Rachel Dovey's article on housing in Marin County is excellent ("For Richer or for Poorer," March 28). Her stories were so impactful. Congratulations on a job very well done.
Supervisor, Fifth District
I so appreciate the personal perspective on the need for reasonably priced homes in Novato and Marin. Marin has a proud tradition of preserving our open space and resisting sprawl. And now as a caring community, we must also continue to provide well-designed homes for our seniors, working families and persons living with disabilities.
Thanks for a beautifully presented story. You did justice to the need of senior and disabled housing in Marin County. I challenge people to see this need and be an agent for change. Please join Stand Up for Neighborly Novato or other groups that represent affordable housing.
On March 15, the Santa Rosa Board of Education voted 4–2 to close Doyle Park Elementary and give the site over to a new French-American Charter School, which plans to offer a French immersion program for K–6. The vote will in effect displace the current Doyle Park students, who are mostly Latino and poor, with a whiter, more affluent student body drawn mainly from other school districts.
The board majority claims its action saves money and even increases revenue to the district. But its own analysis shows it will do neither.
The French charter begins in the hole with an immediate expenditure of $52,461 for a half-year's salary for a new principal. With a projected enrollment of 260 students, the charter school loses $84,431 in its first year. But the estimate of 260 enrolled students is based on an astounding assumption that 91 percent of all parents expressing interest in the school will actually send their children there. If actual enrollment slips by only eight students, the French school loses more money than Doyle Park would have lost had it remained open.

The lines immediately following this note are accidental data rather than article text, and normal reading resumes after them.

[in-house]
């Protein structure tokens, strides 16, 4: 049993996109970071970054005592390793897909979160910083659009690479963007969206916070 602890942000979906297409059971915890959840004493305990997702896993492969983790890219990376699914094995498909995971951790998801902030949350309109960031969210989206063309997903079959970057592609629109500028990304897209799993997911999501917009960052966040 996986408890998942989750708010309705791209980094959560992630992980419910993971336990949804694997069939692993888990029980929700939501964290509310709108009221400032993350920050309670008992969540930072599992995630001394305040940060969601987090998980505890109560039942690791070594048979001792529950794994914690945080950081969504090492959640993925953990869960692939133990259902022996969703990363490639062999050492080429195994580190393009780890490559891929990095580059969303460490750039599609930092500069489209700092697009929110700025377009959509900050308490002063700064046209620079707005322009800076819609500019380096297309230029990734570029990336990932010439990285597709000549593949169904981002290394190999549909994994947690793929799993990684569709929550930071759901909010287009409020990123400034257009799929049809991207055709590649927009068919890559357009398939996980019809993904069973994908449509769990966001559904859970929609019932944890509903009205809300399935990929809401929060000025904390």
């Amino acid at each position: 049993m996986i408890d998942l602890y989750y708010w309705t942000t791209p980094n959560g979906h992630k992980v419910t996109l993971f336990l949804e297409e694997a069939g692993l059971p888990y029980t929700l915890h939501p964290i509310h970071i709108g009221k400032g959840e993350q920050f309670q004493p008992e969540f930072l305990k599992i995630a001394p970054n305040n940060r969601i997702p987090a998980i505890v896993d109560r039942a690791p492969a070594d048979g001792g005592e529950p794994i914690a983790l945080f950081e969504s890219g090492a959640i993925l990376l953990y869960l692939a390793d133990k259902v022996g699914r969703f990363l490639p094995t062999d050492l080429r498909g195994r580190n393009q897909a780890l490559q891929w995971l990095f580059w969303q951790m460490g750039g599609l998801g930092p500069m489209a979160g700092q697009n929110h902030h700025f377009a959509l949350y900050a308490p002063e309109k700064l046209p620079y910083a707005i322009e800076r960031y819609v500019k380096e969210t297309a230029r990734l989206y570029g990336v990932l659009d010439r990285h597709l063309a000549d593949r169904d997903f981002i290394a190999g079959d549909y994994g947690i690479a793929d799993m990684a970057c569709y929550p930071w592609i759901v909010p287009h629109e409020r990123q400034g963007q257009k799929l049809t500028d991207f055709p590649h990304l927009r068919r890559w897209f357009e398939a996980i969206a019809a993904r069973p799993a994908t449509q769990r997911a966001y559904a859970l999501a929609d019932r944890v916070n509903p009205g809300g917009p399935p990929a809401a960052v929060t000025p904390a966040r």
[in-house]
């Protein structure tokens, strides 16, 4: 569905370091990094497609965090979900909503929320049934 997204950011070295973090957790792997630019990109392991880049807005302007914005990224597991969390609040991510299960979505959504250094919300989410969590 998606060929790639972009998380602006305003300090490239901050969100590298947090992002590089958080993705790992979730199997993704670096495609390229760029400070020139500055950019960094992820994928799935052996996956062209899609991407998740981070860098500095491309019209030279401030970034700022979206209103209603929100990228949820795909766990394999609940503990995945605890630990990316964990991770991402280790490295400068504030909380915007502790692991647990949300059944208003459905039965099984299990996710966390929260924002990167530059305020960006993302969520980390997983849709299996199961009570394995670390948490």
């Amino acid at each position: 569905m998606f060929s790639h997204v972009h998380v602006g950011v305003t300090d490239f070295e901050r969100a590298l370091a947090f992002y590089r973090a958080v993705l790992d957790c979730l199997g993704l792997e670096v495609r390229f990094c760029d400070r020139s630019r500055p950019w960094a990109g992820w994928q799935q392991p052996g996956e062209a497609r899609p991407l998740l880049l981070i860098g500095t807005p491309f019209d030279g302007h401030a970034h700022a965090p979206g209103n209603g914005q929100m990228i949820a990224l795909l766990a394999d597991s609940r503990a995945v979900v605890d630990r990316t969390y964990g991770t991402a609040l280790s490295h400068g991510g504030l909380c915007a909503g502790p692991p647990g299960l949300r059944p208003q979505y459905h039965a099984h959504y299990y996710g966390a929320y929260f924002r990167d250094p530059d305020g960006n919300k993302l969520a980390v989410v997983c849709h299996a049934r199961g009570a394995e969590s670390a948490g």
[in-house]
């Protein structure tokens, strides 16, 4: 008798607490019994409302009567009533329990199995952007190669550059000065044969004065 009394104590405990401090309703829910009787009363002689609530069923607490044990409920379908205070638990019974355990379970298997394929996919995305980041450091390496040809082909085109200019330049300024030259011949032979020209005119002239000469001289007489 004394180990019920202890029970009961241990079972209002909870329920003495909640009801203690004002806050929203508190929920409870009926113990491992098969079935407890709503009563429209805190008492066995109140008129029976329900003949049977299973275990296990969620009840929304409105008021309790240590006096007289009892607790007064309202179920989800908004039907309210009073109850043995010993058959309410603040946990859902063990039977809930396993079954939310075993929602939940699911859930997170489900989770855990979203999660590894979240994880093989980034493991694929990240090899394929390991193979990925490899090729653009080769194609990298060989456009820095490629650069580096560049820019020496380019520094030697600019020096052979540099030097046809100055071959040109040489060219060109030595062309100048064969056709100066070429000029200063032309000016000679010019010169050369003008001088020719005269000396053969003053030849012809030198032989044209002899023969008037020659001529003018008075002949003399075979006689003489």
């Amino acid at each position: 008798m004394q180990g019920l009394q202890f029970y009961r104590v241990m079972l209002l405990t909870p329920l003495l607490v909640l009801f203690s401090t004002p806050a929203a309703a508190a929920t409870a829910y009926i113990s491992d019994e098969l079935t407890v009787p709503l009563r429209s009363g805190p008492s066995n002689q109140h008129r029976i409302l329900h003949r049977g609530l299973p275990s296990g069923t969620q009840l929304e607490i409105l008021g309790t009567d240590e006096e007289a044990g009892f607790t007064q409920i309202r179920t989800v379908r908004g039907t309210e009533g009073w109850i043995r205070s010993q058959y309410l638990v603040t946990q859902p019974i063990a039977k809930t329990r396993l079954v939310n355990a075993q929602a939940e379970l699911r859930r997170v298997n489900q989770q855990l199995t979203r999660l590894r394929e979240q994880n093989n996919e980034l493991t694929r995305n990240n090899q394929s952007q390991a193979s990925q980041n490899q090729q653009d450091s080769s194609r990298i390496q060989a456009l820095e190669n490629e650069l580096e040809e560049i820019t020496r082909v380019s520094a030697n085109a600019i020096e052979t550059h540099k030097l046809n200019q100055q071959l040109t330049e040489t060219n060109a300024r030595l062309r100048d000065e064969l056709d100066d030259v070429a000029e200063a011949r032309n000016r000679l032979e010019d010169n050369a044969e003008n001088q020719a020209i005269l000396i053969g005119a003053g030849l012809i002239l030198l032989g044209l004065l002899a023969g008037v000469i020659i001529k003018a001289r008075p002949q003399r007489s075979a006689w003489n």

But don't worry; the board assumes that the French school will turn a profit in just one year! How? The enrollment will simply increase by 20 percent in the second year.
The board's analysis is an exercise in wishful thinking. At heart, it is a speculative bet. During the real estate bubble, people used to flip houses. Now the board is playing "Flip This School" with tragic harm to the Doyle students and future damage to the taxpayer. It is bad enough that the board is gambling with money it doesn't have—what's unforgivable is that this is at the expense of Doyle students who will never benefit, even if the long shot comes in.
Could Doyle have been saved? Had it remained open, it would need an additional 25 students to close the financial gap. One way to get there could have been a Spanish language immersion program.
But some board members were too busy playing "Flip This School" to allow that to happen.
In reading Leilani Clark's commentary on the new Judi Bari film ("A Tangled Web," March 21), I was both stunned and disappointed to see movement "chatter" being elevated to the level of news. As a member of the "aging activist community" (a category which the writer does not seem to hold in very high esteem) who was not in the area during the events in question, it is clear to me that the bombing of Judi Bari and Darryl Cherney—regardless of the personal motivations of key players associated with the event—is yet another near deadly assault on movement leaders which remains unsolved.
Although I usually find Leilani Clark (may she never grow old) to be an insightful and relevant public affairs reporter, in this case I suggest that her efforts might better be directed toward reporting on the effort to uncover the true perpetrator(s), rather than weaving a speculative web of gossip, conjecture and a sarcastic comment made by one of Judi's disaffected friends.
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